What You Need to Do
Find sources. These will primarily be:
Scholarly or professional texts
Other works relevant to the subject (for example one film
that you are comparing to the other)
Develop a working bibliography to track and evaluate of your
Cite according to the style guide used by your discipline (See
Research Resources below for guidance.)
What Your Research Will Cover
● Subject information
○ Definition of the issue/trend question !
○ Description of the work !
○ Prominence/acclaim (or lack thereof) !
○ Historic context !
○ Social and/or Cultural context !
○ Who has been involved, what else they have
○ Other texts that inform or influence the
● Relevant theories and concepts
○ Aesthetic principles !
○ Schools of thought !
○ Methodologies of production or critique that
have been applied !
○ Controversies or questions !
○ Breakthroughs !
Write the Workshop Version
(Finally!) Time to put it all together !Key Elements !One key
principle to keep in mind with writing this piece, as noted at
the beginning of the Project Map: An academic or
professional critic’s opinion is based less on whether
or not they personally enjoyed the text, and much more
on their interpretation of the importance, impact and
meaning of the subject within the field. !So you’re not
being asked to say whether/why you “liked” something. You
are being asked to do 2 things: !
● Relay your unique perspective on the
subject, as an expert. Basically, what new things
you have to say about why this matters. !
● Engage with what others have
created/said (or failed to) when it comes to this
subject . Contextualizing your perspective in response
to others’ writing/creations. !Other Important
Considerations in Composing Your
Piece !In considering and answering the below
questions, you will likely draw a lot on your research
as well as your initial assessment of example
criticism. Now is a great time to review your notes and
the posts from the Critics’ Circle activity (Step
2/Discussion Post 4). !● Description/definition !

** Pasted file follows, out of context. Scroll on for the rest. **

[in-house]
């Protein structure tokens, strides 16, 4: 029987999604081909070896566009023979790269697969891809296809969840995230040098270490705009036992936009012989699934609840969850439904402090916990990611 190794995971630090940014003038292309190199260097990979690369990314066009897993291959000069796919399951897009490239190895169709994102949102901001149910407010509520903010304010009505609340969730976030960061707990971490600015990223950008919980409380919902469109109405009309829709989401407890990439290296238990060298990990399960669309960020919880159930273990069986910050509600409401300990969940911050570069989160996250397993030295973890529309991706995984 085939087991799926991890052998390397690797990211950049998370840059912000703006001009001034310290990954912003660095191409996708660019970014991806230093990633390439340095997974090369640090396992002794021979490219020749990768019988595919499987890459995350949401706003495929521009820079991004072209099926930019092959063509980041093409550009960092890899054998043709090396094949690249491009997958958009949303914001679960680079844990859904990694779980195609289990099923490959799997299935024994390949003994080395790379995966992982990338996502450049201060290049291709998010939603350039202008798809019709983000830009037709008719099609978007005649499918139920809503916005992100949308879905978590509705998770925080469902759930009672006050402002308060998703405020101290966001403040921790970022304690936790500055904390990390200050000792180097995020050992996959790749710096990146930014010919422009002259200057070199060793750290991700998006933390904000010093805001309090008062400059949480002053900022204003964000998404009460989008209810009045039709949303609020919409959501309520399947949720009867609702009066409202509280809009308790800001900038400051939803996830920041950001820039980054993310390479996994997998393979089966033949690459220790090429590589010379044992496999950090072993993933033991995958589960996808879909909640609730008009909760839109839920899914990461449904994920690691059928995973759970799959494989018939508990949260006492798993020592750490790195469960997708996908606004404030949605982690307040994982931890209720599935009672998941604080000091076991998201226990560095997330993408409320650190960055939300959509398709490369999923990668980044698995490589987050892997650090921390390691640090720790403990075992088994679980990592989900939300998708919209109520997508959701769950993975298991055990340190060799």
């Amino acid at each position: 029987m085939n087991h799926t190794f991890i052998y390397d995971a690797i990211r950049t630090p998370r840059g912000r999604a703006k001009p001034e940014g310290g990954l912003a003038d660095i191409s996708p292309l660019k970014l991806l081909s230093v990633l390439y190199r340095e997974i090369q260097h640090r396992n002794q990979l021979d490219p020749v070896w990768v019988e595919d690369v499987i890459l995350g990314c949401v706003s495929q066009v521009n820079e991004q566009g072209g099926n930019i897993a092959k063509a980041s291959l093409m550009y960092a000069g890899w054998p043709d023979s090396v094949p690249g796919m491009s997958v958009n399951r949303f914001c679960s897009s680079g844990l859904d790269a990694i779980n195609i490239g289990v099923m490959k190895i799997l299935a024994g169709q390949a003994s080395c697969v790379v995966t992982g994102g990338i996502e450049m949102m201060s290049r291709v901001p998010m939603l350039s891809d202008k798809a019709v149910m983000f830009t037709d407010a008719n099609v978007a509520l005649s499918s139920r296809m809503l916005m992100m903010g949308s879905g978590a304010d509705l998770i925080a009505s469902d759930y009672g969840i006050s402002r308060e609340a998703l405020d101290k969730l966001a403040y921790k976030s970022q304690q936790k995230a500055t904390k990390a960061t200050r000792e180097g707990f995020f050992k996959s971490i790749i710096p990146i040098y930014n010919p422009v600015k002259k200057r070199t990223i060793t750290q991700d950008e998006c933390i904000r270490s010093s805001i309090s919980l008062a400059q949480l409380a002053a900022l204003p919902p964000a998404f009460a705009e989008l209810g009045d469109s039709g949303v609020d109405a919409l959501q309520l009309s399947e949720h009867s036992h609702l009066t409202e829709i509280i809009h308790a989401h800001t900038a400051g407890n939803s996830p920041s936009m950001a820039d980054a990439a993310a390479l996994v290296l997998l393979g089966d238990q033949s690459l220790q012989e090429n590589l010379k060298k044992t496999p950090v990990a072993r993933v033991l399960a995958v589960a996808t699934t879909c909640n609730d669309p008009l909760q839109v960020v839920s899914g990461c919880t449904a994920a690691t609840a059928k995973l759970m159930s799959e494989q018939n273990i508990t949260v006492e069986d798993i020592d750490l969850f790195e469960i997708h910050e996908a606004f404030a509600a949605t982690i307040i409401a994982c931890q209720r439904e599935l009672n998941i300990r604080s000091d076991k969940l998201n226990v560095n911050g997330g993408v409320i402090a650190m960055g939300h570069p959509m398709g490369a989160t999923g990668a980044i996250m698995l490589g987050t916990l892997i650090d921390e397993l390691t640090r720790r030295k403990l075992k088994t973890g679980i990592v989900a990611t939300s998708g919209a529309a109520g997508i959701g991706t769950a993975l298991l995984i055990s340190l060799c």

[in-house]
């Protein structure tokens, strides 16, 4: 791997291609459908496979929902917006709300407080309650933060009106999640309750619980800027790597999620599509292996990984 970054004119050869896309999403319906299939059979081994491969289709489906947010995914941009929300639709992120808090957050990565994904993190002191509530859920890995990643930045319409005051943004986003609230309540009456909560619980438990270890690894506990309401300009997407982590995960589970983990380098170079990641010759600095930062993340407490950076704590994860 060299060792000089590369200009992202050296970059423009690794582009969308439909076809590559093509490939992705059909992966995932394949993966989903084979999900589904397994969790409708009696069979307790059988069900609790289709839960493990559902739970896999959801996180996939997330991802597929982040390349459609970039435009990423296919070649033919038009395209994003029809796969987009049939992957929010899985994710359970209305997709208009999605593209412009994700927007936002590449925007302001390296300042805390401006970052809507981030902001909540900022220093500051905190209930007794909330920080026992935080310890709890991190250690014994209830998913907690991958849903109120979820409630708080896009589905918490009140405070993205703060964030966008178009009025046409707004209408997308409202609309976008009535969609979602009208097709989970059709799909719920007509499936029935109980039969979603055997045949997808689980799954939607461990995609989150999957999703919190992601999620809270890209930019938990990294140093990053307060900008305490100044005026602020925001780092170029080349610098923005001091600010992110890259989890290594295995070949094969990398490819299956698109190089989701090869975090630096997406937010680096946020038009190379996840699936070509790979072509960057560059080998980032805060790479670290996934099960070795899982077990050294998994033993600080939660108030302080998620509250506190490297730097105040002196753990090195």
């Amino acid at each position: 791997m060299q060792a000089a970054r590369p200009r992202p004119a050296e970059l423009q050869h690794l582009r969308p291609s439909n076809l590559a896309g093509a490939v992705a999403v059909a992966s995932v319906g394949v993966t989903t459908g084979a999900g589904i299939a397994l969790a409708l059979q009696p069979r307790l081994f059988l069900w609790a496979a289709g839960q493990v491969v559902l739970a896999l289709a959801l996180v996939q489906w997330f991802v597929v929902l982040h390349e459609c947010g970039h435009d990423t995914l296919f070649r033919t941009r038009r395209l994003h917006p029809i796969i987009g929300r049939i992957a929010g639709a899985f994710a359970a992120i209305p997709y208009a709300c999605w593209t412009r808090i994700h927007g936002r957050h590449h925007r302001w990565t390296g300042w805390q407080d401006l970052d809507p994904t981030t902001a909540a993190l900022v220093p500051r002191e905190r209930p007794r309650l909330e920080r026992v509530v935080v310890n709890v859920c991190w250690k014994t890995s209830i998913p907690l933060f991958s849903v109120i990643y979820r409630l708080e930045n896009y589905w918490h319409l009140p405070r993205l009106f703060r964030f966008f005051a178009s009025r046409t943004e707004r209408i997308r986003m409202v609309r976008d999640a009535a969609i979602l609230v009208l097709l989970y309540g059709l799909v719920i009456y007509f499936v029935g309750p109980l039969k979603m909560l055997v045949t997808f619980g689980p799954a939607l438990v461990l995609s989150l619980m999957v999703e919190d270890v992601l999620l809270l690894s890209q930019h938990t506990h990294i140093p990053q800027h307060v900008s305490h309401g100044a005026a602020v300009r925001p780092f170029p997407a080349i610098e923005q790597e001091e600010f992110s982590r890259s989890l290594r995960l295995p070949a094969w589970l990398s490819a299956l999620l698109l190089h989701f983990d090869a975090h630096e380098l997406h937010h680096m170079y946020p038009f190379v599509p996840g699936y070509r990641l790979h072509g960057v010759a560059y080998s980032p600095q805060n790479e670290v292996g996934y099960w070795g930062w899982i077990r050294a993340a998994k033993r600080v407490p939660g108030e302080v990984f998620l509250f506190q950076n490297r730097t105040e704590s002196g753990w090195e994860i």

○ If your subject is a creation itself, what is like, how was it
done, etc. Help the reader imagine it. !
○ If your subject is an issue/trend/topic, establish a core
statement of what it is about. !
○ Note that while this may seem basic/perfunctory, a
lot of the “art” of critique is in how writers bring their
readers “in” to the subject. !● Criteria !
○ What are the ways that people in your field describe and
assess work? !
○ How/to what extent does your subject conform to,
reinforces, call into question or !reimagine those criteria? ●
○ How much description is needed? !
○ Are cultural and/or historic background important? !
○ Is there a “hook” such as a new revelation, a connection
to the news cycle, or an !exciting element that you want to
○ Are you adding something new to the conversation, and
how can you make that !new perspective central to the
○ When and how will you provide analysis to support your
● Standards, Style and Conventions
○ What kinds of language will you use? What are the
terms that fellow experts !would recognize? Are there
new key terms to introduce? !
○ What is the appropriate tone for the piece? !
○ Is there a typical structure or pattern that reviews in
this field follow? !
○ What are the accepted methods of analysis in this
○ What kinds of texts, evidence/exhibits, etc would
be persuasive? !
● Non-alphabetic-text Elements: You may, but are NOT
required to include: ○ illustrations/images !○ short
audio/visual clips ○ charts ○ etc !For all of the above, note
that you might also find that it’s powerful to deviate
from the norms of criticism in some ways . Make sure
that you have a good reason for doing so, and that the
audience will stay with you. You will have the opportunity to
test these choices in your workshop and also to explain
them in your Reflection. !
The task is to write a piece of scholarly or professional CRITICISM on the subject of RACE or SIZE in the fashion industry. You will develop a researched and complex argument and support it with analysis and discussion of relevant texts and works in the field and be written in a manner suitable for publication in a professional or scholarly publication, including citations and appropriate style, language and tone